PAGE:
Submitted in response to written requests from the Inquiry, usually providing lists of questions to be answered. In most cases these formed the basis of questioning in public sessions, but in some cases they were read into the record (or taken as read) and the witness did not appear in person.
Given by witnesses invited by the Inquiry, normally after they have made written statements. These sessions could be viewed live online and sometimes on television news services, and the video recordings are part of the archive. The statements were usually released to the public after the public sessions.
Media Secretary of the Muslim Council of Britain until 2010. Gave evidence at the Inquiry on behalf of ENGAGE, a Muslim advocacy organisation aiming to encourage greater civic participation among British Muslims. Has written for The Times, Daily Telegraph, Guardian, Daily Express, Observer and Sun, focusing on Islam and current affairs, and been co-presenter of the weekly Politics and Media Show on the Islam Channel.
Media analyst and founder of Enders Analysis, providing independent research on the media, entertainment, mobile and fixed telecommunications industries in Europe. Invited by Lord Leveson to comment on media plurality.
Director of the Science Media Centre at time of the Inquiry. She was appointed Officer of the Order of the British Empire (OBE) in the 2013 Birthday Honours for services to science. Was asked by the Inquiry to submit guidelines on the reporting of science and health stories.
Spokeswoman for now-defunct housing charity Eaves for Women. Gave evidence strongly supporting the principle of freedom of expression but also expressed her concern that such freedom did not always match up to the high ideals of journalism.
Journalist and Director of the English Centre of International PEN at the time of the Inquiry, who presented evidence on PEN's behalf. In the wake of the Leveson hearings, he was a major force behind setting up IMPRESS as an independent press regulator and became its first CEO.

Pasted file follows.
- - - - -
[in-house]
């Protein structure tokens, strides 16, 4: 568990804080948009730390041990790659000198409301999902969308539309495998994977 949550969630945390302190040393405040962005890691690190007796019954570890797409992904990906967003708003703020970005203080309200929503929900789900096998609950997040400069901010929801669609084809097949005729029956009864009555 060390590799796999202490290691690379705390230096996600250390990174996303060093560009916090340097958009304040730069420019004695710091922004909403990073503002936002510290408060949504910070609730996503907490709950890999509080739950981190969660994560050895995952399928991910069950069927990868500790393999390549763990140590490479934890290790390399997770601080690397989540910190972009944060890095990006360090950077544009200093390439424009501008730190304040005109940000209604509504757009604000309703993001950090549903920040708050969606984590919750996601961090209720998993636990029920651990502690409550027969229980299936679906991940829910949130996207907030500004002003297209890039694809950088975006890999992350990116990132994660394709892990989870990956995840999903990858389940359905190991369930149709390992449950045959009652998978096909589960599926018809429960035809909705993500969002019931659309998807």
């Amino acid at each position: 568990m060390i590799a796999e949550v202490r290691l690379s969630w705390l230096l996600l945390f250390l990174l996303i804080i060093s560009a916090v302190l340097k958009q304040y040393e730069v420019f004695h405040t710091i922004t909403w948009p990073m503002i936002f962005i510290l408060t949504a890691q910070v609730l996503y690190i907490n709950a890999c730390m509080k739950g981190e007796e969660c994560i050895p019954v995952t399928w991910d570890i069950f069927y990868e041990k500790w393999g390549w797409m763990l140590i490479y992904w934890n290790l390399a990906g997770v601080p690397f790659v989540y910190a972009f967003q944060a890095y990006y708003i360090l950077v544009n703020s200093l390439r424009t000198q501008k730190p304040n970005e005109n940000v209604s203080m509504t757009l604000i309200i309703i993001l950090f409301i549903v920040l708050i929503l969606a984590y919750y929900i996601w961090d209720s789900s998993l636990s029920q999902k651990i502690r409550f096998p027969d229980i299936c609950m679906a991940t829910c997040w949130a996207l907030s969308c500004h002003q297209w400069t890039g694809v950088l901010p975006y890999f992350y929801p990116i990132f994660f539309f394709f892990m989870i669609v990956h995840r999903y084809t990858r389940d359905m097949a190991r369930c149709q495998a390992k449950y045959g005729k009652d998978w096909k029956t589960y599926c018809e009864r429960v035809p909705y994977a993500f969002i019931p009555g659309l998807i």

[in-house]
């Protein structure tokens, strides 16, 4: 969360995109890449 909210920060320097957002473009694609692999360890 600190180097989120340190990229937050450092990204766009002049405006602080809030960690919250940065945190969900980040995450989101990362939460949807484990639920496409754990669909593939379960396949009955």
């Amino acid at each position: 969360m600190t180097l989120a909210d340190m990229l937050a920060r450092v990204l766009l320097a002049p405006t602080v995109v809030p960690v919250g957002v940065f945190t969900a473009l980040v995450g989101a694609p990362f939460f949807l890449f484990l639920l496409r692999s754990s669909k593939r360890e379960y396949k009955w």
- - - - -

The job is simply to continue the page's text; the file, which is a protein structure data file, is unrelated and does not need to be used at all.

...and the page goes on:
Director of Equality Now, who has spearheaded several campaigns, including for the creation of a United Nations Working Group to focus on ending discrimination against women in law and in practice. Gave evidence to the Inquiry about the UN Convention on the Elimination of all forms of Discrimination against Women and that Committee's concern about the "lack of positive media portrayals of ethnic minority, elderly women and women with disabilities".
Author, journalist, broadcaster. Gave evidence as Chief Executive of Index on Censorship at the time of the Inquiry. Freedom of expression was as important as press freedom, he said. "Reporting is no longer the exclusive reserve of the mainstream but also of independent bloggers and whistleblowing sites."
Executive Director of Imkaan, a UK-based black and minority ethnic women's organisation, at time of Inquiry. Imkaan aimed to prevent and respond to violence against marginalised girls and women. Larasi also co-chaired the End Violence Against Women Coalition, which became a registered charity in 2015. She asked the press to avoid reproducing attitudes which condoned violence against women and girls.
Director of Full Fact, an independent fact-checking organisation campaigning against inaccuracy in the media, at the time of giving evidence. Moy told the Inquiry that the phone-hacking scandal had undoubtedly harmed public trust in the press and that we all needed to ask why journalists were the people least trusted to "tell the truth". Full Fact is a registered charity.
Founder and Chair of Support after Murder and Manslaughter (SAMM), an organisation focused on providing a befriending service to family members and close friends bereaved by murder and manslaughter. Submitted research on the impact of press coverage on families affected by such events.